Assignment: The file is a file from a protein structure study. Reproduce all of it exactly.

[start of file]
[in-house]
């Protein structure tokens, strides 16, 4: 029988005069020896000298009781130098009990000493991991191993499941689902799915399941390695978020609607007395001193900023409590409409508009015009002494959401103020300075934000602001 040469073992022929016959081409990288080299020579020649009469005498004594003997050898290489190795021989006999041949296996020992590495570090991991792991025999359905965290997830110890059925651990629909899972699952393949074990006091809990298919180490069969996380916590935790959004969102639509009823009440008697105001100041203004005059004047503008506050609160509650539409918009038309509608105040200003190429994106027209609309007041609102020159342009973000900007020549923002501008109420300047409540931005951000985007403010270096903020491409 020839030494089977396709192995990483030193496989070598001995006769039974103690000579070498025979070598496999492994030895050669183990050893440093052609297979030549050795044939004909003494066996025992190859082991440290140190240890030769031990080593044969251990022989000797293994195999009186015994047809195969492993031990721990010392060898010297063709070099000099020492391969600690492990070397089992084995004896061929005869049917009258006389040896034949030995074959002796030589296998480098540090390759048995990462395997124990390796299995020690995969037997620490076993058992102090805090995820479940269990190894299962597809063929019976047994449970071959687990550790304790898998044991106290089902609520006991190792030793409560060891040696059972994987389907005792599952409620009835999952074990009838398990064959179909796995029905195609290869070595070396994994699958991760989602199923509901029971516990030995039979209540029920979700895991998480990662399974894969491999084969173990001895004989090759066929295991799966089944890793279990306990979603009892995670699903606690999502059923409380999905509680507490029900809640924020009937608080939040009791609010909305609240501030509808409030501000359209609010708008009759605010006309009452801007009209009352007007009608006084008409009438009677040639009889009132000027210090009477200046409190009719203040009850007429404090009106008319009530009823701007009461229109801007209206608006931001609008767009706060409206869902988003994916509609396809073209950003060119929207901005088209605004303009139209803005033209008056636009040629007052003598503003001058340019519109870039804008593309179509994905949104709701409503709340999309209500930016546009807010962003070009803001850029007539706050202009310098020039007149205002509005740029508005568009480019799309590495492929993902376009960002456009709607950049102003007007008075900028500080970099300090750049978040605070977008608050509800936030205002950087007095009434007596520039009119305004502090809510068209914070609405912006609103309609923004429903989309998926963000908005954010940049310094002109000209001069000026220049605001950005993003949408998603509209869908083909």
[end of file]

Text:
[in-house]
């Protein structure tokens, strides 16, 4: 029988005069020896000298009781130098009990000493991991191993499941689902799915399941390695978020609607007395001193900023409590409409508009015009002494959401103020300075934000602001 040469073992022929016959081409990288080299020579020649009469005498004594003997050898290489190795021989006999041949296996020992590495570090991991792991025999359905965290997830110890059925651990629909899972699952393949074990006091809990298919180490069969996380916590935790959004969102639509009823009440008697105001100041203004005059004047503008506050609160509650539409918009038309509608105040200003190429994106027209609309007041609102020159342009973000900007020549923002501008109420300047409540931005951000985007403010270096903020491409 020839030494089977396709192995990483030193496989070598001995006769039974103690000579070498025979070598496999492994030895050669183990050893440093052609297979030549050795044939004909003494066996025992190859082991440290140190240890030769031990080593044969251990022989000797293994195999009186015994047809195969492993031990721990010392060898010297063709070099000099020492391969600690492990070397089992084995004896061929005869049917009258006389040896034949030995074959002796030589296998480098540090390759048995990462395997124990390796299995020690995969037997620490076993058992102090805090995820479940269990190894299962597809063929019976047994449970071959687990550790304790898998044991106290089902609520006991190792030793409560060891040696059972994987389907005792599952409620009835999952074990009838398990064959179909796995029905195609290869070595070396994994699958991760989602199923509901029971516990030995039979209540029920979700895991998480990662399974894969491999084969173990001895004989090759066929295991799966089944890793279990306990979603009892995670699903606690999502059923409380999905509680507490029900809640924020009937608080939040009791609010909305609240501030509808409030501000359209609010708008009759605010006309009452801007009209009352007007009608006084008409009438009677040639009889009132000027210090009477200046409190009719203040009850007429404090009106008319009530009823701007009461229109801007209206608006931001609008767009706060409206869902988003994916509609396809073209950003060119929207901005088209605004303009139209803005033209008056636009040629007052003598503003001058340019519109870039804008593309179509994905949104709701409503709340999309209500930016546009807010962003070009803001850029007539706050202009310098020039007149205002509005740029508005568009480019799309590495492929993902376009960002456009709607950049102003007007008075900028500080970099300090750049978040605070977008608050509800936030205002950087007095009434007596520039009119305004502090809510068209914070609405912006609103309609923004429903989309998926963000908005954010940049310094002109000209001069000026220049605001950005993003949408998603509209869908083909």